Authorities have declared a 24-hour curfew in the Nigerian city of Kaduna after two blasts targeting opposition and Muslim leaders killed at least 42 people.

The first explosion on Wednesday targeted a convoy of a prominent Muslim cleric Dahuru Bauchi, killing 25 people. A second blast hours later targeted opposition leader Muhammadu Buhari in a market area, killing at least 17 people.

The Reuters news agency reported a death toll of 50 for the second blast, as witnesses also claimed a much higher figure than that provided by police.

Buhari, the leader of the All Progressives Congress party, and Bauchi, a cleric who has publicly criticised the Nigerian armed group Boko Haram, were unhurt in the attacks.

Ahmed Maiyaki, a spokesman for the state government, said a 24-hour had been imposed on Kaduna.

"The measure is aimed at forestalling breakdown of law and order", he said, adding the attacks had been carried out "by the agents of darkness".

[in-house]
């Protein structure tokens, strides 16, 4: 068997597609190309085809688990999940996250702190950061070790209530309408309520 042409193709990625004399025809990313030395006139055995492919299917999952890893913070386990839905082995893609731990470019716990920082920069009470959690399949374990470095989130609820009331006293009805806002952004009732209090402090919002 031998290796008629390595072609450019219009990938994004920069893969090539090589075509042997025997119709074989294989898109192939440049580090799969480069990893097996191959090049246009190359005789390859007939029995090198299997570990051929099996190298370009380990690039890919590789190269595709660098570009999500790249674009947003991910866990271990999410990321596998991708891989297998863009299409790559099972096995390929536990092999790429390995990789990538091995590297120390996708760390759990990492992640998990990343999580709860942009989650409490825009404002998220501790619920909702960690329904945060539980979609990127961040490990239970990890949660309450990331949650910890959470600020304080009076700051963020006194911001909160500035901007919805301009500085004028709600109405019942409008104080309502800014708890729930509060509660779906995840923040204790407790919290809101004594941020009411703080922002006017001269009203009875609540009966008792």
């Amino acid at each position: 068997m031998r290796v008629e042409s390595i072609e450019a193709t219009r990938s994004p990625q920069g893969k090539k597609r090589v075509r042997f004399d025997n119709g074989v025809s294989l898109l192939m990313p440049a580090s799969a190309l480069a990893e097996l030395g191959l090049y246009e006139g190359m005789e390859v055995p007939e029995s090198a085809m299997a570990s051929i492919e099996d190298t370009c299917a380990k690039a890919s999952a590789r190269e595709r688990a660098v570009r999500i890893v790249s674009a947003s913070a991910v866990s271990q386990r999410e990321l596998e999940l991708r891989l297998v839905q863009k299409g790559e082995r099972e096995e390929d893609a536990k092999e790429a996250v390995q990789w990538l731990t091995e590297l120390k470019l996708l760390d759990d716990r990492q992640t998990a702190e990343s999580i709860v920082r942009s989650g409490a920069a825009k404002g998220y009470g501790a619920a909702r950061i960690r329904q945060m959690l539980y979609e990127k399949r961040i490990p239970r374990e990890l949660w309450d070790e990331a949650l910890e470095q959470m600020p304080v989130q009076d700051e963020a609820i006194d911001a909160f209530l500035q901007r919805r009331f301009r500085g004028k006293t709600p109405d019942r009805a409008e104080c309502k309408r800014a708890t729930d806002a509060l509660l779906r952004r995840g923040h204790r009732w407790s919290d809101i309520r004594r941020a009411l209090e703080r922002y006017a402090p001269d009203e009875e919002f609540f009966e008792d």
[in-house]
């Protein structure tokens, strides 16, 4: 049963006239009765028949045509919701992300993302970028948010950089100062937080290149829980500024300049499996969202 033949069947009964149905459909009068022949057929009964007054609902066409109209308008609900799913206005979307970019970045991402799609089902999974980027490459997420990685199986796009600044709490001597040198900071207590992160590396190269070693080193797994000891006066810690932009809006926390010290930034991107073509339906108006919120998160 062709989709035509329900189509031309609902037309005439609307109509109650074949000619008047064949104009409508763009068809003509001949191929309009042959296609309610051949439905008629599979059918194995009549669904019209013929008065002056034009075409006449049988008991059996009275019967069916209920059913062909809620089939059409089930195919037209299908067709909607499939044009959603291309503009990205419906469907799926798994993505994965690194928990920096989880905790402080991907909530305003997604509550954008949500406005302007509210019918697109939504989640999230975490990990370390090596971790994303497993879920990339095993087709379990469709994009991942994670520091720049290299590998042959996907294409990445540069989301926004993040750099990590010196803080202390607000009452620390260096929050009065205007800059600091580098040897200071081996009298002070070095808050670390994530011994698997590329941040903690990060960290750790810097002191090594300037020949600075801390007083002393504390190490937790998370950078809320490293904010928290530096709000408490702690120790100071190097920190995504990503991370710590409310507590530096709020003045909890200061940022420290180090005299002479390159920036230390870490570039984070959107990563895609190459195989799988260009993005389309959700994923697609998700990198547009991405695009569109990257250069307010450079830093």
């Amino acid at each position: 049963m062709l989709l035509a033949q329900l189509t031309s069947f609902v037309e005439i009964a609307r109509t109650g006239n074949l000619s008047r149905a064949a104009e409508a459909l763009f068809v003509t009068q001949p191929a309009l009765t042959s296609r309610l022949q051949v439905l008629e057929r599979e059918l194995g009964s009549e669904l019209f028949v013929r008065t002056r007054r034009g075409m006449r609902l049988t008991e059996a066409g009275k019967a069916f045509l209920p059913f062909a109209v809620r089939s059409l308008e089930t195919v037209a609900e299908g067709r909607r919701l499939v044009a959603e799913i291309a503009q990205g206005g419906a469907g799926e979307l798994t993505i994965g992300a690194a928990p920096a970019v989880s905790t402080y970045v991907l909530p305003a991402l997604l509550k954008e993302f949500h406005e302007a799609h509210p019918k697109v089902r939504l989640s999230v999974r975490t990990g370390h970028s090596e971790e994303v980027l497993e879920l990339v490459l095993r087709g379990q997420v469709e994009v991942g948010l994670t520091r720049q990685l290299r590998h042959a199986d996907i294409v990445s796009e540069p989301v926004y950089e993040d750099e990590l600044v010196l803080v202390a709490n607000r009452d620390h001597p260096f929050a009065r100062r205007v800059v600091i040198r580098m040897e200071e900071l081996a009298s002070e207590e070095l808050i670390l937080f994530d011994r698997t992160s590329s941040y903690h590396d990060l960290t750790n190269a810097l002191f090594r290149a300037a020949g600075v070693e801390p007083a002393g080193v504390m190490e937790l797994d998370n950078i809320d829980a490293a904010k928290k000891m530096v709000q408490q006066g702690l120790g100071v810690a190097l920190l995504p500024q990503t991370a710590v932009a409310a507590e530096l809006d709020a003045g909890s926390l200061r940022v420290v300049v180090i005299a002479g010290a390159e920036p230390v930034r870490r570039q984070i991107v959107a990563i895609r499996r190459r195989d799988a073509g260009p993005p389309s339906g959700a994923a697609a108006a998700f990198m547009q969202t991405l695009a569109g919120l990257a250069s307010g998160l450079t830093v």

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In a statement, Buhari called it "clearly an assassination attempt" when an attempt was made to ram into his car in a market area, whereby a bomb went off that "destroyed all three cars in our convoy".

"Unfortunately, when I came out of my vehicle I saw many dead bodies ... innocent people going about their daily business," said Buhari.

In a statement, President Goodluck Jonathan denounced "the dastardly targeting of the prominent political and religious leaders by terrorists and enemies of the nation".

He also said the government would continue and intensify its efforts "to curb the menace of terrorism."

There was no immediate claim of responsibility, but Boko Haram has been staging attacks, especially with explosives, outside its northeastern heartlands in the past three months.

Jonathan, facing unprecedented pressure to contain the bloodshed, has asked parliament to approve a $1bn foreign loan to upgrade the security services.

Some analysts have described the request as a tacit acknowledgement by the president that his military is overmatched by Boko Haram who are blamed for killing more than 10,000 people since 2009, according to AFP.

Source: Al Jazeera and agencies